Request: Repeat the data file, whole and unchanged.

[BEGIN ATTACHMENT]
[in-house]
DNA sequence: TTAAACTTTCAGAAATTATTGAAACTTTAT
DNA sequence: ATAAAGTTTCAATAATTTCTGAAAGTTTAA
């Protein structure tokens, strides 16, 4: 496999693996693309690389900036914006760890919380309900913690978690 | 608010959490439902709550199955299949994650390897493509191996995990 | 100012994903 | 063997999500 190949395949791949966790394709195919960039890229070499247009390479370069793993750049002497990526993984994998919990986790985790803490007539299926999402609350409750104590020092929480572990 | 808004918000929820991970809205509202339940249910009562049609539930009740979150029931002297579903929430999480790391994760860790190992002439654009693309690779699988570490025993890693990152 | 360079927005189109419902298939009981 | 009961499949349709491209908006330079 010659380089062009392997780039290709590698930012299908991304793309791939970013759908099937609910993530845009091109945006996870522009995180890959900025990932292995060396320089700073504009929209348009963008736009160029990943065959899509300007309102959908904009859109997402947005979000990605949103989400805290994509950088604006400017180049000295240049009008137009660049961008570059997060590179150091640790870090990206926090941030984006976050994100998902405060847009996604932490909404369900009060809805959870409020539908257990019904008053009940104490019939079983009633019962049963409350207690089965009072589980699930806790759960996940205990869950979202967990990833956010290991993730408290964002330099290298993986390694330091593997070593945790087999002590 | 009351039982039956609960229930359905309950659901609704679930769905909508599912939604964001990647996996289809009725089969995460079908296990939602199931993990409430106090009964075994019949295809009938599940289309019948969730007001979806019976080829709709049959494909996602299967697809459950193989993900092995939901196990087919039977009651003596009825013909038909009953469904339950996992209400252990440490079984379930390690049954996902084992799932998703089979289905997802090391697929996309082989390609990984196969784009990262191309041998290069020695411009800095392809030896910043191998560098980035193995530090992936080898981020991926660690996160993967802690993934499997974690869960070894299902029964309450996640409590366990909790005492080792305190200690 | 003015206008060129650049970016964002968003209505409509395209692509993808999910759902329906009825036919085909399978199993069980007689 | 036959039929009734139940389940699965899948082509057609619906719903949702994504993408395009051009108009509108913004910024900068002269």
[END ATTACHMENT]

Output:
[in-house]
DNA sequence: TTAAACTTTCAGAAATTATTGAAACTTTAT
DNA sequence: ATAAAGTTTCAATAATTTCTGAAAGTTTAA
């Protein structure tokens, strides 16, 4: 496999693996693309690389900036914006760890919380309900913690978690 | 608010959490439902709550199955299949994650390897493509191996995990 | 100012994903 | 063997999500 190949395949791949966790394709195919960039890229070499247009390479370069793993750049002497990526993984994998919990986790985790803490007539299926999402609350409750104590020092929480572990 | 808004918000929820991970809205509202339940249910009562049609539930009740979150029931002297579903929430999480790391994760860790190992002439654009693309690779699988570490025993890693990152 | 360079927005189109419902298939009981 | 009961499949349709491209908006330079 010659380089062009392997780039290709590698930012299908991304793309791939970013759908099937609910993530845009091109945006996870522009995180890959900025990932292995060396320089700073504009929209348009963008736009160029990943065959899509300007309102959908904009859109997402947005979000990605949103989400805290994509950088604006400017180049000295240049009008137009660049961008570059997060590179150091640790870090990206926090941030984006976050994100998902405060847009996604932490909404369900009060809805959870409020539908257990019904008053009940104490019939079983009633019962049963409350207690089965009072589980699930806790759960996940205990869950979202967990990833956010290991993730408290964002330099290298993986390694330091593997070593945790087999002590 | 009351039982039956609960229930359905309950659901609704679930769905909508599912939604964001990647996996289809009725089969995460079908296990939602199931993990409430106090009964075994019949295809009938599940289309019948969730007001979806019976080829709709049959494909996602299967697809459950193989993900092995939901196990087919039977009651003596009825013909038909009953469904339950996992209400252990440490079984379930390690049954996902084992799932998703089979289905997802090391697929996309082989390609990984196969784009990262191309041998290069020695411009800095392809030896910043191998560098980035193995530090992936080898981020991926660690996160993967802690993934499997974690869960070894299902029964309450996640409590366990909790005492080792305190200690 | 003015206008060129650049970016964002968003209505409509395209692509993808999910759902329906009825036919085909399978199993069980007689 | 036959039929009734139940389940699965899948082509057609619906719903949702994504993408395009051009108009509108913004910024900068002269």